South America’s Growth Champion Is Set to Rebound After Recession
Paraguay is set to retake its position among the fastest-growing South American economies in 2020, as central bank Chairman Jose Cantero estimates monetary stimulus and public investment will allow it to expand the most in three years.
The country will expand 4.1% as a broad recovery spanning agriculture to industry takes hold after the benchmark rate was cut to a nine-year low, Cantero said in a phone interview from Asuncion. A slew of road and highway projects have been started as part of a $6.8 billion building program.
That outlook marks a turnaround from 2019, when drought hurt the soy harvest and power production, sinking the country into recession in the first half. After barely growing last year, Paraguay will now benefit from efforts to diversify its agriculture-dependent economy, Cantero said. Exports of manufactured goods, such as car parts and plastics, may surpass beef by value for the first time since 2003.
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Paraguay’s growth rate, which was among South America’s best in 2018, will fare better than most in the region this year with the notable exception of Guyana. Cantero said the 2.2% expansion expected in neighboring Brazil is “auspicious” for Paraguay, while noting that the country is shielded from Argentina’s recession.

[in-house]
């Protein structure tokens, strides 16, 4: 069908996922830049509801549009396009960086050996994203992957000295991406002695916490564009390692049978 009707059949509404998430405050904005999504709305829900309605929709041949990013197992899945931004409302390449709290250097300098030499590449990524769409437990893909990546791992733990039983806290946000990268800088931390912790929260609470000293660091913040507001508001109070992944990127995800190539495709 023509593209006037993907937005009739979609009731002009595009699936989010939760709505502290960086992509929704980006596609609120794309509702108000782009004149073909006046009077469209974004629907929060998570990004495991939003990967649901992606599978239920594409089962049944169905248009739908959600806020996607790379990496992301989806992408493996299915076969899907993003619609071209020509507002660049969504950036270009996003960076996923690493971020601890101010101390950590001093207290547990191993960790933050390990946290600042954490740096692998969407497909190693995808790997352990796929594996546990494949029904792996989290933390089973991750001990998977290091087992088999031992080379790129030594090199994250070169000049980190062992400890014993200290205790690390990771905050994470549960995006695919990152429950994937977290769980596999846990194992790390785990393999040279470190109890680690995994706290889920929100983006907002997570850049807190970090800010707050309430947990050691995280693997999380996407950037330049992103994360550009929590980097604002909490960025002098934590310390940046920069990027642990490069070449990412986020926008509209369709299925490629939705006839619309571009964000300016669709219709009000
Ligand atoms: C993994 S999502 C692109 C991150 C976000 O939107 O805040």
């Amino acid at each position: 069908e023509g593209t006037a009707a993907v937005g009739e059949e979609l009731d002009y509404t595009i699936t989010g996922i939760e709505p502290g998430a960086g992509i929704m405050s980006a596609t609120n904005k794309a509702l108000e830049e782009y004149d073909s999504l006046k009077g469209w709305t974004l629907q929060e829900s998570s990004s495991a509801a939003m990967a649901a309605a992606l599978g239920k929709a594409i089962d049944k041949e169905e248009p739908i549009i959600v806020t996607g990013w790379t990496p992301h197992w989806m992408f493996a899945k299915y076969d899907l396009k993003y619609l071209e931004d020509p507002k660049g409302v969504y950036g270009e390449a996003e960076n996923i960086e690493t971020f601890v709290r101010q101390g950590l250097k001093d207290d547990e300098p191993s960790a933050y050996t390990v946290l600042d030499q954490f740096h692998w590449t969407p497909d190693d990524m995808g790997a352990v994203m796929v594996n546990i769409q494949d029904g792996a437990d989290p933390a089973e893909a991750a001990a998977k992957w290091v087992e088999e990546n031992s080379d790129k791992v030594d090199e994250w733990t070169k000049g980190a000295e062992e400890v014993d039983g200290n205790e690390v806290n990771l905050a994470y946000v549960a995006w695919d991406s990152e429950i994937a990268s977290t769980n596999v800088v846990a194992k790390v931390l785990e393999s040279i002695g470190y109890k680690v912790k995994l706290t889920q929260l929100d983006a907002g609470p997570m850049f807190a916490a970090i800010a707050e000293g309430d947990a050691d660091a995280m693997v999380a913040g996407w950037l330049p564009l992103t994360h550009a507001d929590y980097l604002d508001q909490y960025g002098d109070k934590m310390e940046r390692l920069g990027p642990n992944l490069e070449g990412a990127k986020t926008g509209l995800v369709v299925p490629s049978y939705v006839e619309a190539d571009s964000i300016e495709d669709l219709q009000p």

“Paraguay has decoupled from Argentina,” he said. “Argentina ceased to be a significant contributor to our growth some time ago.”
The direction of Paraguay’s interest rates will be dependent on the country’s economic data going forward, said Cantero. The central bank is scheduled to hold its first monetary policy meeting of the year Jan. 23.
Consumer prices that remained well below the bank’s 4% target allowed policy makers to open “the floodgates” of monetary stimulus in 2019 with five rate cuts, Cantero said. Annual inflation stood at 2.8% in December, according to the latest central bank data.
The monetary authority is studying both its consumer price target and also what it considers as the neutral level of interest rates. No change is imminent, though Cantero didn’t rule out a lower inflation target.
“It’s part of the continuous analysis the bank does,” he said.
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